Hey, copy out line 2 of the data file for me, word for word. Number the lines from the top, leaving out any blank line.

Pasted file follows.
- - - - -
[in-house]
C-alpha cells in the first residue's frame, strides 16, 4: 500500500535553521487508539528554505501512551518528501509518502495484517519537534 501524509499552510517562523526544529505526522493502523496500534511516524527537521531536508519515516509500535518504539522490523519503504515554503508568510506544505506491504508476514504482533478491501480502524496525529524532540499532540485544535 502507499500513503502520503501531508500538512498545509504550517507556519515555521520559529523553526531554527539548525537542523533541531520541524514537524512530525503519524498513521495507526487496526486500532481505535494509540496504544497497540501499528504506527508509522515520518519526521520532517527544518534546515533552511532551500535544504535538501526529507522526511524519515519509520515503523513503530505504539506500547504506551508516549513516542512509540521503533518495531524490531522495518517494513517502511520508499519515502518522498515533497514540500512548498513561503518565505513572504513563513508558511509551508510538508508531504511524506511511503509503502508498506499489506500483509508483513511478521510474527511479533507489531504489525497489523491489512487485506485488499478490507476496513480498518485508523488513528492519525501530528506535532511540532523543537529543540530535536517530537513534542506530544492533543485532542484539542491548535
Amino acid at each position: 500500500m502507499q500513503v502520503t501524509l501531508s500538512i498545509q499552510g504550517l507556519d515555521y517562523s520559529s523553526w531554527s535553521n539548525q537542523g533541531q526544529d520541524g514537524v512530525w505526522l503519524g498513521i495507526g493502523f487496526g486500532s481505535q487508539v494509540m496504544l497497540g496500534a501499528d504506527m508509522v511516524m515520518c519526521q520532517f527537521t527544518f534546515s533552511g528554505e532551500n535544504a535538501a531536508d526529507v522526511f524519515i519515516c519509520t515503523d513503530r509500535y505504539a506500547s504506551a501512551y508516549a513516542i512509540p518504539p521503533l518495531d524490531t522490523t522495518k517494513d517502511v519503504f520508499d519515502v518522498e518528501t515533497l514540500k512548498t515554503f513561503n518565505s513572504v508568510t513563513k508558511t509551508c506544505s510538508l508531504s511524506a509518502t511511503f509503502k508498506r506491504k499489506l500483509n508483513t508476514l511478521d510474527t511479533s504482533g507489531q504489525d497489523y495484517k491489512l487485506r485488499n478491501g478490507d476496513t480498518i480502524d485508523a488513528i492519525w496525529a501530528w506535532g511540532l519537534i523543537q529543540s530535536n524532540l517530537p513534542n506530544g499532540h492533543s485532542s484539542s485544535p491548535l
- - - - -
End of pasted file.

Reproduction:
C-alpha cells in the first residue's frame, strides 16, 4: 500500500535553521487508539528554505501512551518528501509518502495484517519537534 501524509499552510517562523526544529505526522493502523496500534511516524527537521531536508519515516509500535518504539522490523519503504515554503508568510506544505506491504508476514504482533478491501480502524496525529524532540499532540485544535 502507499500513503502520503501531508500538512498545509504550517507556519515555521520559529523553526531554527539548525537542523533541531520541524514537524512530525503519524498513521495507526487496526486500532481505535494509540496504544497497540501499528504506527508509522515520518519526521520532517527544518534546515533552511532551500535544504535538501526529507522526511524519515519509520515503523513503530505504539506500547504506551508516549513516542512509540521503533518495531524490531522495518517494513517502511520508499519515502518522498515533497514540500512548498513561503518565505513572504513563513508558511509551508510538508508531504511524506511511503509503502508498506499489506500483509508483513511478521510474527511479533507489531504489525497489523491489512487485506485488499478490507476496513480498518485508523488513528492519525501530528506535532511540532523543537529543540530535536517530537513534542506530544492533543485532542484539542491548535